# Packet Detection¶

802.11 OFDM packets start with a short PLCP Preamble sequence to help the receiver detect the beginning of the packet. The short preamble duration is 8 us. At 20 MSPS sampling rate, it contains 10 repeating sequence of 16 I/Q samples, or 160 samples in total. The short preamble also helps the receiver for coarse frequency offset correction , which will be discussed separately in Frequency Offset Correction.

## Power Trigger¶

**Module**:`power_trigger.v`

**Input**:`sample_in`

(16B I + 16B Q),`sample_in_strobe`

(1B)**Output**:`trigger`

(1B)**Setting Registers**:`SR_POWER_THRES`

,`SR_POWER_WINDOW`

,`SR_SKIP_SAMPLE`

.

The core idea of detecting the short preamble is to utilize its repeating nature by calculating the auto correlation metric. But before that, we need to make sure we are trying to detect short preamble from “meaningful” signals. One example of “un-meaningful” signal is constant power levels, whose auto correlation metric is also very high (nearly 1) but obviously does not represent packet beginning.

The first module in the pipeline is the `power_trigger.v`

. It takes the I/Q
samples as input and asserts the `trigger`

signal during a potential packet
activity. Optionally, it can be configured to skip the first certain number of
samples before detecting a power trigger. This is useful to skip the spurious
signals during the initial hardware stabilization phase.

The logic of the `power_trigger`

module is quite simple: after skipping
certain number of initial samples, it waits for significant power increase and
triggers the `trigger`

signal upon detection. The `trigger`

signal is
asserted until the power level is smaller than a threshold for certain number of
continuous samples.

## Short Preamble Detection¶

**Module**:`sync_short.v`

**Input**:`sample_in`

(16B I + 16B Q),`sample_in_strobe`

(1B)**Output**:`short_preamble_detected`

(1B)**Setting Registers**:`SR_MIN_PLATEAU`

Fig. 2 shows the in-phase of the beginning of a packet. Some repeating patterns can clearly be seen. We can utilize this characteristic and calculate the auto correlation metric of incoming signals to detect such pattern:

where \(S[i]\) is the \(\langle I,Q \rangle\) sample expressed as a complex number, and \(\overline{S[i]}\) is its conjugate, \(N\) is the correlation window size. The correlation reaches 1 if the incoming signal is repeating itself every 16 samples. If the correlation stays high for certain number of continuous samples, then a short preamble can be declared.

To plot Fig. 3, load the samples (see Sample File), then:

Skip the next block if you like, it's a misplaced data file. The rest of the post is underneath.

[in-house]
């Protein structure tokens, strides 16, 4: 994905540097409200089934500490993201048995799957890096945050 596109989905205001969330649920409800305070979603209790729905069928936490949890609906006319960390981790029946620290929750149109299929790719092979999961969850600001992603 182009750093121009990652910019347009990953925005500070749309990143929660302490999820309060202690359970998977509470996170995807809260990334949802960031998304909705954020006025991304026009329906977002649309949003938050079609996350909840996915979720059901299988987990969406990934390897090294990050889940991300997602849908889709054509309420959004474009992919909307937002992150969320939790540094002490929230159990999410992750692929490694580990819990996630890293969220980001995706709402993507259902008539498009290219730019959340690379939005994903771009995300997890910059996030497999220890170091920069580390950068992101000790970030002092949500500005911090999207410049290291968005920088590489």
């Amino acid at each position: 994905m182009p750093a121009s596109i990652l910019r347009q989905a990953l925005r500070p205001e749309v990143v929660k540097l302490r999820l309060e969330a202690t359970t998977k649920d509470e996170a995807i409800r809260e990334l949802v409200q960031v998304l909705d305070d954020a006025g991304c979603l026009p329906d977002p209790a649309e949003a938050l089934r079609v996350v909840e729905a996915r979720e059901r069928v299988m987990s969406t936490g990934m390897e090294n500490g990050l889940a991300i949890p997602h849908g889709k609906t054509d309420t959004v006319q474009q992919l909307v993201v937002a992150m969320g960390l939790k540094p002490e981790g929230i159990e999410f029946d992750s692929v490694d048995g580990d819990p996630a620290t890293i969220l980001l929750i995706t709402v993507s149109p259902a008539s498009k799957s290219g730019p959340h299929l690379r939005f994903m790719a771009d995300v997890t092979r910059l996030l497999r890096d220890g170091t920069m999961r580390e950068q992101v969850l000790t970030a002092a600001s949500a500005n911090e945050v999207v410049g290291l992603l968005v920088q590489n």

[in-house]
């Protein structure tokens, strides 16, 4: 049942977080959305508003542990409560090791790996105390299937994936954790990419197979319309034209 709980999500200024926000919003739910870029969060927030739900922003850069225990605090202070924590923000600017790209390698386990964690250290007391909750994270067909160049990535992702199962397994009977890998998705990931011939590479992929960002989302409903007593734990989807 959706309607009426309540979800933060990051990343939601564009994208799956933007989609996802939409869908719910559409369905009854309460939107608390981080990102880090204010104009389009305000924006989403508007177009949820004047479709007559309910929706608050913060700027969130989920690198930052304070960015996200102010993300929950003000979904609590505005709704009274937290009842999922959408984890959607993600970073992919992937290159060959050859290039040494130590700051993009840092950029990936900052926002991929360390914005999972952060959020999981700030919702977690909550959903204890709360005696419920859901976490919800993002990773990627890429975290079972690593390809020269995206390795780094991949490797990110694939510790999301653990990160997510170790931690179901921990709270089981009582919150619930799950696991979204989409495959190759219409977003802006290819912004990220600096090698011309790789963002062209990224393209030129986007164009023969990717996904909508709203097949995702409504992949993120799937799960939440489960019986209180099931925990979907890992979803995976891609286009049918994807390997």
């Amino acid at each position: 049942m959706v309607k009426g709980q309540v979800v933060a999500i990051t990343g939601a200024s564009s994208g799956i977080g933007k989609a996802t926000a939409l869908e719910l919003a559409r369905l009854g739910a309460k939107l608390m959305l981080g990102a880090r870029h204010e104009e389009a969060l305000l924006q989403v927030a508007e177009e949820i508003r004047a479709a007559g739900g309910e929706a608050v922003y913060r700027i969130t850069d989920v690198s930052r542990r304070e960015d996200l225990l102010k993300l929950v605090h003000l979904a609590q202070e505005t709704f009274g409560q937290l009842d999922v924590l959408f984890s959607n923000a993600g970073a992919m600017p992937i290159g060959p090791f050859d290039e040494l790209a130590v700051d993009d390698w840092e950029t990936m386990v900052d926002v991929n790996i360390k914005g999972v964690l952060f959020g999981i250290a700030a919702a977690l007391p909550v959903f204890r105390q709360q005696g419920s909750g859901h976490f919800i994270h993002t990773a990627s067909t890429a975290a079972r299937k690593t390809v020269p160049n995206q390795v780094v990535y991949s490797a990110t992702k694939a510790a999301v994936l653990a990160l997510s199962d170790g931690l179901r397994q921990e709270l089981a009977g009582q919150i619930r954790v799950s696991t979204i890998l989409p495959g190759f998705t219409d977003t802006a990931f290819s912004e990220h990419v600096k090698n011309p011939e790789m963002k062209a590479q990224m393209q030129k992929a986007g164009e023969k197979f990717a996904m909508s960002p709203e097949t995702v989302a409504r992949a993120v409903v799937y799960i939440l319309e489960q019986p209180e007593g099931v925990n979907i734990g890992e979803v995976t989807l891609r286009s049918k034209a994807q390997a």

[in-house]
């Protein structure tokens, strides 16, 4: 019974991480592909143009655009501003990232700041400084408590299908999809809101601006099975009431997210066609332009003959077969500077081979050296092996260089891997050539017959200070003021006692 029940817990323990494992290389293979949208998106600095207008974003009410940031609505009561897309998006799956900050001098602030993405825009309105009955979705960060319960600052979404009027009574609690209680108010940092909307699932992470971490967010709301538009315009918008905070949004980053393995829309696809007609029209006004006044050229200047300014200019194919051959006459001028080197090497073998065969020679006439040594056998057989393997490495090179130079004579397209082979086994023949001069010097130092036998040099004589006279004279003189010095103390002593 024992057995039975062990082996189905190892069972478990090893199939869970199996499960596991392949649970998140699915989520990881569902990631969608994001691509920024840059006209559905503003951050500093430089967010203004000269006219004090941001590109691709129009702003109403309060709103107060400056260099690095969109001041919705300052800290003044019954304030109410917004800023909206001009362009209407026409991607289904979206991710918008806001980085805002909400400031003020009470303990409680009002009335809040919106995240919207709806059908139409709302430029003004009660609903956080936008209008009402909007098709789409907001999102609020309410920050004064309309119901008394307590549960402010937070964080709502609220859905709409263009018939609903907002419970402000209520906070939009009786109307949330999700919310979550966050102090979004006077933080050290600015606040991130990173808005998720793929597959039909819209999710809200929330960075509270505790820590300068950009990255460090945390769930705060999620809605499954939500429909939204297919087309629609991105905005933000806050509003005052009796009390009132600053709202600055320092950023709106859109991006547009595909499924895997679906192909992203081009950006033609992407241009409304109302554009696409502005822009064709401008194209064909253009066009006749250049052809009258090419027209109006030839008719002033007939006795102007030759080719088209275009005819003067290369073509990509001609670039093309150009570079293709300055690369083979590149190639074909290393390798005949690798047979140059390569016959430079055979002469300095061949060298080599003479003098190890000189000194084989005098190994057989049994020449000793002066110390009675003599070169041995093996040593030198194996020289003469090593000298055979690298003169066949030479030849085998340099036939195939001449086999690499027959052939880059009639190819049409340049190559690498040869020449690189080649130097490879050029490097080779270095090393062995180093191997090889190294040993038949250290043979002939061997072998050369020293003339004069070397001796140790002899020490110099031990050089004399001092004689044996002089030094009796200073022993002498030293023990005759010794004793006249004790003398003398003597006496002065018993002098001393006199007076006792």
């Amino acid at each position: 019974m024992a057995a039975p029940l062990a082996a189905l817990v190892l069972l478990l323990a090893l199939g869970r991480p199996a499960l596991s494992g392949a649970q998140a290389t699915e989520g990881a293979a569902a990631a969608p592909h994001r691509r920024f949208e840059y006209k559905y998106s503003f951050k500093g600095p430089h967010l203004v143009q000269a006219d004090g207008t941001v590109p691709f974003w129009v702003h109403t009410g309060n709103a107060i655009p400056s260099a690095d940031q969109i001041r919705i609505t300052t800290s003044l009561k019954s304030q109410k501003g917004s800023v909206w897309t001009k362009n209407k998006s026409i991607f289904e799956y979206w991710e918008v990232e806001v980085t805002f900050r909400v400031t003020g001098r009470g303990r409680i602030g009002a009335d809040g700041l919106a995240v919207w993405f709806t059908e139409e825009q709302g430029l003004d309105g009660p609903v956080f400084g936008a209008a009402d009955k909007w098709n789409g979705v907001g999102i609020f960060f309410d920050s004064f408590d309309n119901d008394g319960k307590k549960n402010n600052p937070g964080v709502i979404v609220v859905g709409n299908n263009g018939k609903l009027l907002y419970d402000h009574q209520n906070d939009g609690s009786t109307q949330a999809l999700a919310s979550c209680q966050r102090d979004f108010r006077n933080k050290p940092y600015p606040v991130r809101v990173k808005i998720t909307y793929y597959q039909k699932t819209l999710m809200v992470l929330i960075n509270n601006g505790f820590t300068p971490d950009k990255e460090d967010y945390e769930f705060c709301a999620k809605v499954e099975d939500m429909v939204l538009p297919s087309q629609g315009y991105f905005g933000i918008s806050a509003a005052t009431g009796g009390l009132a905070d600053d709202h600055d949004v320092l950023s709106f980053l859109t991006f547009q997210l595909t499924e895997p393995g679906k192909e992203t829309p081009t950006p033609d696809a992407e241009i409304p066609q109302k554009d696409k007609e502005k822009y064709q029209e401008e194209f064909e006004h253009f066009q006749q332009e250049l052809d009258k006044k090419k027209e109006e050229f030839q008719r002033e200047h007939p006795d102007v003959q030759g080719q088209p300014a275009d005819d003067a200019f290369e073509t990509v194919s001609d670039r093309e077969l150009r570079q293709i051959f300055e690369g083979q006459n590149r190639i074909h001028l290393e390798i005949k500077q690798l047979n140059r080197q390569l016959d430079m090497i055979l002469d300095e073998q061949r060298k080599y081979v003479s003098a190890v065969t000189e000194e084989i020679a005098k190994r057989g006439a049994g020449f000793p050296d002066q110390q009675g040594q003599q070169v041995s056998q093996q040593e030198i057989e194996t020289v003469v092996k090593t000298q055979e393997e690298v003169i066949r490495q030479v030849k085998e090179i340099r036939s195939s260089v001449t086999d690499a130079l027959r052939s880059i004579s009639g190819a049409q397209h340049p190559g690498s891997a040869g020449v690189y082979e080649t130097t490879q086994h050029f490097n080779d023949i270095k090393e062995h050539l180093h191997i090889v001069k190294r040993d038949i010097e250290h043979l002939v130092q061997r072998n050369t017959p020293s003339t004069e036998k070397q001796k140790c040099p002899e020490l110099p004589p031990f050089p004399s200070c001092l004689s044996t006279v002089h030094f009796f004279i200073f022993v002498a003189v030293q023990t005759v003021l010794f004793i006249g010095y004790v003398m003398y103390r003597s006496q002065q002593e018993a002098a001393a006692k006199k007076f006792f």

```
from matplotlib import pyplot as plt
fig, ax = plt.subplots(nrows=2, ncols=1, sharex=True)
ax[0].plot([s.real for s in samples[:500]], '-bo')
ax[1].plot([abs(sum([samples[i+j]*samples[i+j+16].conjugate()
for j in range(0, 48)]))/
sum([abs(samples[i+j])**2 for j in range(0, 48)])
for i in range(0, 500)], '-ro')
plt.show()
```

Fig. 3 shows the auto correlation value of the samples in
Fig. 2. We can see that the correlation value is almost 1
during the short preamble period, but drops quickly after that. We can also see
that for the very first 20 samples or so, the correlation value is also very
high. This is because the silence also repeats itself (at arbitrary interval)!
That’s why we first use the `power_trigger`

module to detect actual packet
activity and only perform short preamble detection on non-silent samples.

A straight forward implementation would require
both multiplication and division. However, on FPGAs devision consumes a lot of
resources so we really want to avoid it. In current implementation, we use a
fixed threshold (0.75) for the correlation so that we can use bit-shift to
achieve the purpose. In particular, we calculate `numerator>>1 + numerator>>2`

and compare that with the denominator. For the correlation window size, we set
\(N=16\).

Fig. 4 shows the internal module diagram of the `sync_short`

module. In addition to the number of consecutive samples with correlation
larger than 0.75, the `sync_short`

module also checks if the incoming signal
has both positive (> 25%) and negative (> 25%) samples to further eliminate
false positives (e.g., when the incoming signals are constant non-zero values).
Again, the thresholds (25%) are chosen so that we can use only bit-shifts for
the calculation.